Romney the attritionist of Ames—even if he wins, he loses
Reflect upon this apt, descriptive, and fairly typical description of Romney’s overreach at Ames provided by the estimable Marc of Ambinder titled AMES—Inside Romney’s Push, language redolent of a particularly difficult bowel movement.
Review this description of Romney’s strategy at race42008 by the estimable MattC.
No finesse. No maneuver. No imagination. Romney’s approach to Ames has been that of an attritionist as opposed to that of a maneuver warrior. Consider:
… Characteristics of attrition theory include an emphasis on the superiority of competing forces, a focus on technology and equipment, primary attention by all command levels to the tactical level of warfare, and the destruction of the enemy’s forces by impact and superior firepower. Since attrition theory focuses on force relationships and relative measures of technological advance, an attritional military organization views warfare as scientific, measurable, and definable.6 The focus is on the quantifiable, the tangibles of war.7 Warfare is approached systematically.
Attritionist militaries tend to concentrate on their own capabilities in military planning, identifying enemy “targets” but eschewing overmuch consideration of enemy capability or will. As such, they tend to be weak in intelligence support, assessment of enemy performance, and predictions of enemy intent.8 They are usually focused upon their own plans and activities (they like route packages, target sets, and air tasking orders), and they are thus often surprised by the enemy’s actions; when they react, they usually do so late. Attritionist military organizations are usually predictable, because they fight a certain way against a given scenario and threat. Attritional combat tends to be bloodier than maneuver warfare, since there are more frequent incidents of contact with the enemy. Massed assaults, trench warfare, heavy reliance on artillery, and strategic bombing campaigns are all associated with an attritional warfighting style … more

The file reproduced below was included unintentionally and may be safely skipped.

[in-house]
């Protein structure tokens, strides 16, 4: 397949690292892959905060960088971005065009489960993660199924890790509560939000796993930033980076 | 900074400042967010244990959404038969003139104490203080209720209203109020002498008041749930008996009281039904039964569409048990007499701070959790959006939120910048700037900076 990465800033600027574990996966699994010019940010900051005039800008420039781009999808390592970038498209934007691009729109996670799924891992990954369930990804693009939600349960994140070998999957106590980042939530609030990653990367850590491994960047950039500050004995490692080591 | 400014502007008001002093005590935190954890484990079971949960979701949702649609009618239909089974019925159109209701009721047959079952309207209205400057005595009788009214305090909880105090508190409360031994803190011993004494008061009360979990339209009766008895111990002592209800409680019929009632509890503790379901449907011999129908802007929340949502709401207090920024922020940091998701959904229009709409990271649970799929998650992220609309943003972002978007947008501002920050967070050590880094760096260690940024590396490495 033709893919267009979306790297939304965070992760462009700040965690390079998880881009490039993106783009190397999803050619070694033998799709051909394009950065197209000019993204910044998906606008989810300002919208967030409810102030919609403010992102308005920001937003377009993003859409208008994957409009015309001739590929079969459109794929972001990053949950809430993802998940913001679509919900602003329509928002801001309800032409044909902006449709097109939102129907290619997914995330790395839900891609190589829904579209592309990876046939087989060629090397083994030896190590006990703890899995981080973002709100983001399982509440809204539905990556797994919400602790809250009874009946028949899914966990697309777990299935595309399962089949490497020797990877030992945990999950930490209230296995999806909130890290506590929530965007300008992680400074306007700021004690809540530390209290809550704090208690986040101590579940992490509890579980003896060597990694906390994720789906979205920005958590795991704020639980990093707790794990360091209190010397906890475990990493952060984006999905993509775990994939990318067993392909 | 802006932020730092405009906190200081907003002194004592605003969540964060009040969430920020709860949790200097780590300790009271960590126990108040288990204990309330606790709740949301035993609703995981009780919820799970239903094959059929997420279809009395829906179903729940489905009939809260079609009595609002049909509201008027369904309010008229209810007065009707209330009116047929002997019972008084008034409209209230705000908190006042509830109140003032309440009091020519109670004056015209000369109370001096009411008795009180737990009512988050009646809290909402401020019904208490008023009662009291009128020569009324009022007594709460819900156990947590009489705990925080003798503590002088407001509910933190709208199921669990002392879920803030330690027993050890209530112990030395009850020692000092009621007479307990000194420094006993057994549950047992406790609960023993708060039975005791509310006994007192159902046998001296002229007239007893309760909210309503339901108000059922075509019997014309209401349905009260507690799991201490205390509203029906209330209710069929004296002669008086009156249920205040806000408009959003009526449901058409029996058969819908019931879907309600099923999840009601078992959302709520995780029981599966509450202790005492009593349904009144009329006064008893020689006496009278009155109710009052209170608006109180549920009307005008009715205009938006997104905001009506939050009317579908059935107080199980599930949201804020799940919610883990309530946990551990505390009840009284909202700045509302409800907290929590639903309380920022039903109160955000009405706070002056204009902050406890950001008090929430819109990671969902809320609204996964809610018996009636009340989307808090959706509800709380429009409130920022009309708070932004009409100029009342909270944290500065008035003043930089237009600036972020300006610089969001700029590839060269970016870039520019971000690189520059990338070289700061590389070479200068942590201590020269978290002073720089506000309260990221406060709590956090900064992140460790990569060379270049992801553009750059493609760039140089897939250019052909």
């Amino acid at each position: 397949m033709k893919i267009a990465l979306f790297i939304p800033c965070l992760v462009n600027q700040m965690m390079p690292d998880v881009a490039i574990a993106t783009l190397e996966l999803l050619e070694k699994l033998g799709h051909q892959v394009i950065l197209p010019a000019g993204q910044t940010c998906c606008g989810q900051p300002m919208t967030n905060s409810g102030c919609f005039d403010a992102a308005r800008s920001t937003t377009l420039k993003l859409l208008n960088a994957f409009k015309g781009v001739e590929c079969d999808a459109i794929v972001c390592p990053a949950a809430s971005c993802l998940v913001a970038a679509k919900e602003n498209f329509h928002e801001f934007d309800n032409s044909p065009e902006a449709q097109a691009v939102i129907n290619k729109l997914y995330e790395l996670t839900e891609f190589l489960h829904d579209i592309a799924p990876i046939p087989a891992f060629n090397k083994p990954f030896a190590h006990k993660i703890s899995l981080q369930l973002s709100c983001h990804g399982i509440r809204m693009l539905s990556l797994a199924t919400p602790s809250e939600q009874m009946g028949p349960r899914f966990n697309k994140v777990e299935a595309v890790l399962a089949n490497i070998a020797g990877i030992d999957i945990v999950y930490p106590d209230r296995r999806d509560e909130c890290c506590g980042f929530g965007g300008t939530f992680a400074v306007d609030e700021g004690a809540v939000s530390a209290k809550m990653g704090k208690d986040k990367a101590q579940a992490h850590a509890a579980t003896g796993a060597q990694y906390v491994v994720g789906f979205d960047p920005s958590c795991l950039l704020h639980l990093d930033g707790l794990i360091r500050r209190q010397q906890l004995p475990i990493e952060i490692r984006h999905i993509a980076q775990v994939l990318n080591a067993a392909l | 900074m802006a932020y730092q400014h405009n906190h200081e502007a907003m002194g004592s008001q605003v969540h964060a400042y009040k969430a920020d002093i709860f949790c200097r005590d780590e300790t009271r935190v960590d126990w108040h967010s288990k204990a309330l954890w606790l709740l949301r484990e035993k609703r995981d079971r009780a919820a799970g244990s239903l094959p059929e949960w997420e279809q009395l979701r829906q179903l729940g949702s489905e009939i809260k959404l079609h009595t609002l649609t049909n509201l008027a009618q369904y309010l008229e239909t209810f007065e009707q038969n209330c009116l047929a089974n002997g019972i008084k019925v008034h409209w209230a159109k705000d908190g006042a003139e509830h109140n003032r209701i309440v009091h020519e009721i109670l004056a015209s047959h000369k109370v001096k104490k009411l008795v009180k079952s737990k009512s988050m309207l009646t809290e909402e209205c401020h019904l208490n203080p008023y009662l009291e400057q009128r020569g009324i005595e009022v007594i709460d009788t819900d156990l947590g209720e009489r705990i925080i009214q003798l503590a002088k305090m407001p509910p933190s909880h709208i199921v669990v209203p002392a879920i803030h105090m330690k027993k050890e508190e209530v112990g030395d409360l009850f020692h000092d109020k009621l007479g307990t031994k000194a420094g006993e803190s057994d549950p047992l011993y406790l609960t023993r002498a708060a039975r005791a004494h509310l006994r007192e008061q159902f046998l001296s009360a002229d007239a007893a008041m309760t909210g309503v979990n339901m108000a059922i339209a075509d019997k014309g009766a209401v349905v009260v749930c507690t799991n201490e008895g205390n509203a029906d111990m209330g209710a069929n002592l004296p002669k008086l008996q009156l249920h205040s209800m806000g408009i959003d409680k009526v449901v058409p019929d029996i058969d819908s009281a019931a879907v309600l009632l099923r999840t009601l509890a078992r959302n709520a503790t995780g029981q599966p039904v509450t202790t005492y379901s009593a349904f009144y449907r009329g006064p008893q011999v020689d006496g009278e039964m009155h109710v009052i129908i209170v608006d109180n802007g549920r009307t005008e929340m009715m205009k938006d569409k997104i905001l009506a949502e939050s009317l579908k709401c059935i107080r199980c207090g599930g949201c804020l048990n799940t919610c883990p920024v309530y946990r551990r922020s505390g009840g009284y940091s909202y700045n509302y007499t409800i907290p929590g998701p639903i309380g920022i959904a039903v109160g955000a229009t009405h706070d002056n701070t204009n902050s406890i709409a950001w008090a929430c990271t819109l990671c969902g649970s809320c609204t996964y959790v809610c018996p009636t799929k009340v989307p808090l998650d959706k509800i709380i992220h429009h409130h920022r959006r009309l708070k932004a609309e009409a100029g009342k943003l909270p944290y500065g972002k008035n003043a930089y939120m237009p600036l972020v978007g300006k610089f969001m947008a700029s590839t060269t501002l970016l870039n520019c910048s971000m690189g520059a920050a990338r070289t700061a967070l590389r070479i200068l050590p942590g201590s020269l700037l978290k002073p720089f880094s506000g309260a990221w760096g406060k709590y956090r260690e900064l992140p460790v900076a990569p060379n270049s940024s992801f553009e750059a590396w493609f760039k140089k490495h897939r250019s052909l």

This is consonant with Romney’s own testimony about his leadership and management style. See:
More on Romney’s high-stakes, attritional strategy at Ames:
- Pearson: “Romney, facing high stakes on Saturday, turns up TV”–but TV is less and less effective for the troubled candidate
- we ask about Ames: does Romney fail to plan, or does Romney plan to fail?–whither the storied Romney competence?—because the Romney campaign could sure use some of that Romney turn-around magic about now!
- Romney sees few viable options in early electoral strategy